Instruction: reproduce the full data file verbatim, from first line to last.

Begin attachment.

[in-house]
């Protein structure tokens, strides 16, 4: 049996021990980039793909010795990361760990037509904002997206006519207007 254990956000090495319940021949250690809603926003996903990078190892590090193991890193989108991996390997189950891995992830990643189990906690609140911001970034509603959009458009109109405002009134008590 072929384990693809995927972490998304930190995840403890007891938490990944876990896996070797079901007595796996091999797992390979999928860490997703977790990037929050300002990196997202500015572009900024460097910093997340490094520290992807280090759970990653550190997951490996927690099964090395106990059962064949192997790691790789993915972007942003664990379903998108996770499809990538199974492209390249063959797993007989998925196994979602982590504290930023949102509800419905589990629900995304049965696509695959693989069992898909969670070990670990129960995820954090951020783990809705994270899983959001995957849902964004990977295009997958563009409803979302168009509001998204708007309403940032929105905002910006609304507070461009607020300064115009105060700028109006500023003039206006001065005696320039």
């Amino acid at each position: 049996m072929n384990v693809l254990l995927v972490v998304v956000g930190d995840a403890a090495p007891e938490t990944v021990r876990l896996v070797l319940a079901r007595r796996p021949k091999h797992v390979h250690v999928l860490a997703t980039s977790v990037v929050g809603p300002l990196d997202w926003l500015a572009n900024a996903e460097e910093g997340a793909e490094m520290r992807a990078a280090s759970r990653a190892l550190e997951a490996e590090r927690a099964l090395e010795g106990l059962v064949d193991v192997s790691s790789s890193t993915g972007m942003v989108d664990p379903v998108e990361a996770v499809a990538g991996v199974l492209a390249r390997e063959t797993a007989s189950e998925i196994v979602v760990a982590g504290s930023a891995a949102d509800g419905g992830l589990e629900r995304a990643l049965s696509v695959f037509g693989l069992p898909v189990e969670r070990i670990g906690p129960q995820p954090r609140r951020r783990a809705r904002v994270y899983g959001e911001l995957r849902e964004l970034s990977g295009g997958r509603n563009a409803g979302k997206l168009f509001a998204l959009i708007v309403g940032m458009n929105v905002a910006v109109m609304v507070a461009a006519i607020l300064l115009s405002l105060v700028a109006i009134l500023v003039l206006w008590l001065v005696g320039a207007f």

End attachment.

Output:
[in-house]
């Protein structure tokens, strides 16, 4: 049996021990980039793909010795990361760990037509904002997206006519207007 254990956000090495319940021949250690809603926003996903990078190892590090193991890193989108991996390997189950891995992830990643189990906690609140911001970034509603959009458009109109405002009134008590 072929384990693809995927972490998304930190995840403890007891938490990944876990896996070797079901007595796996091999797992390979999928860490997703977790990037929050300002990196997202500015572009900024460097910093997340490094520290992807280090759970990653550190997951490996927690099964090395106990059962064949192997790691790789993915972007942003664990379903998108996770499809990538199974492209390249063959797993007989998925196994979602982590504290930023949102509800419905589990629900995304049965696509695959693989069992898909969670070990670990129960995820954090951020783990809705994270899983959001995957849902964004990977295009997958563009409803979302168009509001998204708007309403940032929105905002910006609304507070461009607020300064115009105060700028109006500023003039206006001065005696320039």
């Amino acid at each position: 049996m072929n384990v693809l254990l995927v972490v998304v956000g930190d995840a403890a090495p007891e938490t990944v021990r876990l896996v070797l319940a079901r007595r796996p021949k091999h797992v390979h250690v999928l860490a997703t980039s977790v990037v929050g809603p300002l990196d997202w926003l500015a572009n900024a996903e460097e910093g997340a793909e490094m520290r992807a990078a280090s759970r990653a190892l550190e997951a490996e590090r927690a099964l090395e010795g106990l059962v064949d193991v192997s790691s790789s890193t993915g972007m942003v989108d664990p379903v998108e990361a996770v499809a990538g991996v199974l492209a390249r390997e063959t797993a007989s189950e998925i196994v979602v760990a982590g504290s930023a891995a949102d509800g419905g992830l589990e629900r995304a990643l049965s696509v695959f037509g693989l069992p898909v189990e969670r070990i670990g906690p129960q995820p954090r609140r951020r783990a809705r904002v994270y899983g959001e911001l995957r849902e964004l970034s990977g295009g997958r509603n563009a409803g979302k997206l168009f509001a998204l959009i708007v309403g940032m458009n929105v905002a910006v109109m609304v507070a461009a006519i607020l300064l115009s405002l105060v700028a109006i009134l500023v003039l206006w008590l001065v005696g320039a207007f």